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Top 6 Bone Density Medications, and Why Collagen Could Be a Better Option

Osteoporosis is a silent troublemaker.


It can wreak havoc on your bones—going undetected for months or years without a single symptom.


Over 53 million Americans have osteoporosis or are at risk for it, yet you may not even realize you have it until you break a bone—unless you start paying attention early (1).


If you do have the condition, your doctor may prescribe you medication to help strengthen your bones. But osteoporosis medications can come with tough side effects. Luckily, there’s a natural, risk-free treatment you can opt for instead.

The Connection between Age and Bone Density

During the course of your life, your bones continually go through a process called bone turnover, a process in which your body breaks down old bone cells and replaces them with new bone cells. In your younger years, new cells replenish at a rate that keeps your bones healthy and strong.


But everything changes with menopause (2)...


Throughout menopause and into your older years, your body starts to break down old bone cells quicker than before, and it can’t always create new bone cells fast enough to replace what you’ve lost. This leads to a loss in bone density, and for many people, that bone density continues to decline until it’s full-fledged osteoporosis.

Osteoporosis. Medical illustration healthy bone and unhealthy bone. Osteoporosis may lead to bone fracture.

Osteoporosis is a condition that’s characterized by brittle and weak bones. Once you experience your first osteoporosis-related fracture, you’re on a slippery slope, with an increased risk of even more fractures (3).


When fractures occur, your normal daily activities aren’t so easy anymore. Carrying grocery bags, doing laundry, and picking up your grandkids off the ground becomes nearly impossible to do on your own.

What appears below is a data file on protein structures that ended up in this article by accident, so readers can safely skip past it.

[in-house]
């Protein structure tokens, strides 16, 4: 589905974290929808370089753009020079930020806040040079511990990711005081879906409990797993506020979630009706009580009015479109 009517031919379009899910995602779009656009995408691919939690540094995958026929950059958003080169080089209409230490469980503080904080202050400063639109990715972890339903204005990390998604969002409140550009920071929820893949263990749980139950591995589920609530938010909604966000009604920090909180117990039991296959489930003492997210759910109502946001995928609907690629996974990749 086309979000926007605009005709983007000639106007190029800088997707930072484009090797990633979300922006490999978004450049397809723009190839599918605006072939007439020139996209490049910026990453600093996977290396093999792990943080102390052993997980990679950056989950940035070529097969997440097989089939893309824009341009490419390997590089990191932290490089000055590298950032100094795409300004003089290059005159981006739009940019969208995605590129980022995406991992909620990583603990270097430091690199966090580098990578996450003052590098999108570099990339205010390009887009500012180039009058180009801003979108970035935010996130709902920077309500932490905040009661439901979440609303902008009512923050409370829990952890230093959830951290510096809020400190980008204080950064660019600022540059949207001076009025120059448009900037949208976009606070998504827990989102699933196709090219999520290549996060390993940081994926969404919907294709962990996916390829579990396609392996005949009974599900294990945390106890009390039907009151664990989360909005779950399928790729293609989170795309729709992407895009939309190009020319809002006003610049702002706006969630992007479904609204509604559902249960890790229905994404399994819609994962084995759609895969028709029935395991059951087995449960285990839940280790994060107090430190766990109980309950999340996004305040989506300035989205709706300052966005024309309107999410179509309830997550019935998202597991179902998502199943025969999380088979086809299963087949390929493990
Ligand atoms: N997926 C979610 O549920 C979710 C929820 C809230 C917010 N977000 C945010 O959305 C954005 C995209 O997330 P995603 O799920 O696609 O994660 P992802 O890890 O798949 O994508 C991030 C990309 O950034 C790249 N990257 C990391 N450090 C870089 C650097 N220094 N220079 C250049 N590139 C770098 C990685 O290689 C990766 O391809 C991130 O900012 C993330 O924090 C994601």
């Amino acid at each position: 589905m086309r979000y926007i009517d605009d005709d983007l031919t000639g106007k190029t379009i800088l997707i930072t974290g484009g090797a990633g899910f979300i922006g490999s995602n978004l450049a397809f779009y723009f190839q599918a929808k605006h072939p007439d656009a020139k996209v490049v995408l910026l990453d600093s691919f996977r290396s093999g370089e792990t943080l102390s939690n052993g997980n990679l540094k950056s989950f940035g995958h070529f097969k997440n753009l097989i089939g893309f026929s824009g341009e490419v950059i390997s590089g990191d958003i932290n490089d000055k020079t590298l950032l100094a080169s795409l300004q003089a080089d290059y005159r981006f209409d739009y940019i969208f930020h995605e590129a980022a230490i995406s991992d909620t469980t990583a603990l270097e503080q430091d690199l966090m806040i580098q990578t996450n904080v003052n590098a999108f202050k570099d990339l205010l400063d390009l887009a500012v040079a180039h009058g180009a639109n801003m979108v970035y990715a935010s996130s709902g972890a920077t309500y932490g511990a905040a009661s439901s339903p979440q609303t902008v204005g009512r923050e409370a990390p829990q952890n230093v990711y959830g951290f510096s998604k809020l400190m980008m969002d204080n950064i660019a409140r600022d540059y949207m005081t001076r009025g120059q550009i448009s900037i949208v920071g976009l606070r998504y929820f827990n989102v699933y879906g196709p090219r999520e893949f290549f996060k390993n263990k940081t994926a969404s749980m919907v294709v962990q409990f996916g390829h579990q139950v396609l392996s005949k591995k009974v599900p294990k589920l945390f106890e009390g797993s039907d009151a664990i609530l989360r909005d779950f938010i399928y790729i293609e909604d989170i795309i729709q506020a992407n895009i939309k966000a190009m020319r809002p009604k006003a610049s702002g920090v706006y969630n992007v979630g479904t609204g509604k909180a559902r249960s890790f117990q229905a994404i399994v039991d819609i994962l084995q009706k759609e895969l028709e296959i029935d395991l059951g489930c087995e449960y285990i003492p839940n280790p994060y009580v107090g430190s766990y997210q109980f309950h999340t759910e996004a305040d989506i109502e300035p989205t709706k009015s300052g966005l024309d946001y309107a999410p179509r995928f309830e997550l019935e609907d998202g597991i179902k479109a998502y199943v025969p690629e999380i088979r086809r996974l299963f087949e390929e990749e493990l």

This is why it’s essential to keep your bone density in check—so that you can continue to be the vibrant, independent person you really are.

How to Increase Your Bone Density

Whether or not you take medication, you’ll want to adopt a few healthy habits to naturally improve your bone density


Weight-bearing exercises like walking, low-impact aerobics, dancing, and gardening can help strengthen your bones (4, 5).


So can cutting back on alcohol and eating a diet rich in nutrients like magnesium, protein, vitamin D, phosphorus, potassium, fluoride, and more (6).


Whether you have osteoporosis already or are just high-risk, your doctor’s next suggestion may be to try bone density medication.

Top Medications for Bone Density

Low bone density medicine. Medical symptoms and treatment for osteoporosis with 3D illustration elements.

There are several different types of bone density medications on the market—and they all work in different ways. While these medications may in fact increase your bone density, they come with the risk of frustrating—and sometimes serious—side effects.

1. Bisphosphonates (like Fosamax, Bonica, Actonel, Atelvia, and Reclast)

Bisphosphonates are a drug class that work by slowing the breakdown of the bone.


There are several different ways to take bisphosphonates...


  • Pills: Pill bisphosphonates consist of alendronate (like Fosamax), ibandronate (like Boniva), or risedronate (like Actonel or Atelvia). Depending on which pill you’re prescribed, you could be taking them every day, every week, or every month.
  • Injections Once Every Three Months: This form is called ibandronate (like Boniva).
  • An Infusion Once Per Year: Zoledronic acid (like Reclast) is given as an intravenous infusion.


Bisphosphonate pills aren’t great for anyone who is prone to a sensitive stomach or heartburn. After taking them, you’re discouraged from ingesting anything else, laying down, or even bending over for 30-60 minutes to avoid the medicine coming back up. IV bisphosphonates can cause a mild flu-like experience after your first infusion.

The most well-known potential risks of bisphosphonate are those to your thigh bone and your jaw. The medication can cause a fracture in the middle of the bone that begins slowly and worsens over time. Another concern is the risk for what’s called osteonecrosis, or “bone death,” in the jaw (7, 8).


This happens when your jawbone struggles or fails to heal after dental work. While these side effects are rare, they’re certainly concerning. They’re more likely to occur in patients who are taking bisphosphonates to treat cancer in the bones, or in women who have been taking high doses of bisphosphonates long term.


Because these risks increase with long-term use, doctors usually suggest women take them for no longer than five years, and some even suggest intermittent breaks from the drugs to lower their risk.

2. Teriparatide (like Forteo) and Abaloparatide (like Tymlos)

These two drugs work similarly, by building up your bones. They are synthetic versions of a hormone that increases density.


Teriparatide and Abaloparatide are often prescribed to women who have vertebral fractures and very low bone density. Unfortunately, when you take these drugs, you’ll need to give yourself an injection every day.